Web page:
Effective Parents Raising Successful Children

July 8, 2013 Published by

With Andy Murray’s success at Wimbledon 2013, many parents may be wondering what it takes to make a champion.

Talent? perseverance? supportive parents? If only it was that simple!! There’s no one recipe for producing champions, but there are a few things that are worth considering.

What do you want for your child? Success of the type that Andy Murray has achieved is rare and comes with considerable sacrifice. Success can be defined in a number of ways and it’s important to start with a desire for your children to be happy and healthy – if this is not the number 1 priority, the chances of success in any other field are low. If your children grow up into happy, healthy, socially responsible adults, then they are successful and this should not be undervalued.

However, there are many parents whose children show potential in an activity, and parents can feel unsure as to how best to support them.

The first thing to consider is whose dream is it?  If having successful children is based on a parent’s unfulfilled childhood dream, then stop right there! There is a risk of destroying the relationship you have with your children. Children thrive when they are allowed to be their own person and parents who try to use their children to justify their own existence are asking for trouble and rebellion – you only have to look at the infamous Tiger Mother, Amy Chua to see how pushy parenting and lack of understanding of children’s own talents, ambitions and dreams can backfire massively.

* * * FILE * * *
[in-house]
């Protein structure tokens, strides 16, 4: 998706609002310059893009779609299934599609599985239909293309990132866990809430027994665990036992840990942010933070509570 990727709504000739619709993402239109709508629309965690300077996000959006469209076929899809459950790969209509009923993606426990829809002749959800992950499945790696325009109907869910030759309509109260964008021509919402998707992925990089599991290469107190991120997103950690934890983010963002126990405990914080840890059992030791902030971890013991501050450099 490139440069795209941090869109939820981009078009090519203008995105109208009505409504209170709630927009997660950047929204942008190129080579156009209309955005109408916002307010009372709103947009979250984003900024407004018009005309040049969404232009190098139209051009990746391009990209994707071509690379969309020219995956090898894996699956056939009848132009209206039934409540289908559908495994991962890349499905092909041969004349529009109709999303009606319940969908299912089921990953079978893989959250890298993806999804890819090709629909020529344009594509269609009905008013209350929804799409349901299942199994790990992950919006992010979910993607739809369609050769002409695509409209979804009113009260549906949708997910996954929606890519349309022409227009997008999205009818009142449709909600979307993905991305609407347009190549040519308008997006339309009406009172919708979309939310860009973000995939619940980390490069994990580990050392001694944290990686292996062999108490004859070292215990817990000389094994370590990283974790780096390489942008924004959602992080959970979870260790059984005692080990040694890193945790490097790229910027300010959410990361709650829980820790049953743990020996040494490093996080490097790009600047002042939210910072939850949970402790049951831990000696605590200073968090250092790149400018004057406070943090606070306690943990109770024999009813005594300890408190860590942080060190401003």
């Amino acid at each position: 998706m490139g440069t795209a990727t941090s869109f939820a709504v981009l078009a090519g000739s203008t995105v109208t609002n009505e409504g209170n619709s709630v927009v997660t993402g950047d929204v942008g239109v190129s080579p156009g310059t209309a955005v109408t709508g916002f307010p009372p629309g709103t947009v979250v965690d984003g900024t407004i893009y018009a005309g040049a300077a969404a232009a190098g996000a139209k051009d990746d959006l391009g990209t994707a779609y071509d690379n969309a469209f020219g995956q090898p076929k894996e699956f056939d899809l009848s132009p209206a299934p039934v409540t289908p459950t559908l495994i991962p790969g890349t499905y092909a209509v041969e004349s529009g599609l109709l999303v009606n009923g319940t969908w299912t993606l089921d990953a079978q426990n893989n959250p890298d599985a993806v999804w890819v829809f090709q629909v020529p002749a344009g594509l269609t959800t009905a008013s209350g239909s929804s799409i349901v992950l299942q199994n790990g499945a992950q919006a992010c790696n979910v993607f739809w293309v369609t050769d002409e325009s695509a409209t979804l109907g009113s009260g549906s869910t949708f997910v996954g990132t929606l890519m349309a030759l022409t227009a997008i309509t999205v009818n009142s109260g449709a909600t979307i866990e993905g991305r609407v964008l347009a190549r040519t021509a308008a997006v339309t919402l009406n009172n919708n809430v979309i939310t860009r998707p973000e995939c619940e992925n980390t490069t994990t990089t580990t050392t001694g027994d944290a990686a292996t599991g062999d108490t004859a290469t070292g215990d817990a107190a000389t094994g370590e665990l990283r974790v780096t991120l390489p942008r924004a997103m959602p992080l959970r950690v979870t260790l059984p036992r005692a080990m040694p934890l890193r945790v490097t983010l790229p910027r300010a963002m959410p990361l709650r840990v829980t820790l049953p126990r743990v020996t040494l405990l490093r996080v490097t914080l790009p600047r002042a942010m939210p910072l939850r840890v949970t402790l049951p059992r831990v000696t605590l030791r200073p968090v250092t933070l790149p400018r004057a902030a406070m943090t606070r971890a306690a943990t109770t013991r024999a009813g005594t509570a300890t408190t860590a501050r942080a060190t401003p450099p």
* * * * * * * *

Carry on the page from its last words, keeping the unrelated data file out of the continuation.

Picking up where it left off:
Play is a fantastic, stress-free way of motivating children to develop some important skills that will help them make the most of the talents they have. Jigsaw puzzles and construction toys promote perseverance and are motivating as children gain satisfaction when they complete them. Games that are played with others can promote cooperation and team spirit, and those that are competitive help children learn to deal with losing and winning.

Supportive parents who give their children access to a wide range of activities and encourage skills such as perseverance, and a can-do attitude are likely to give their children the best chance of success in whatever they do.


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This post was written by Dr Amanda Gummer

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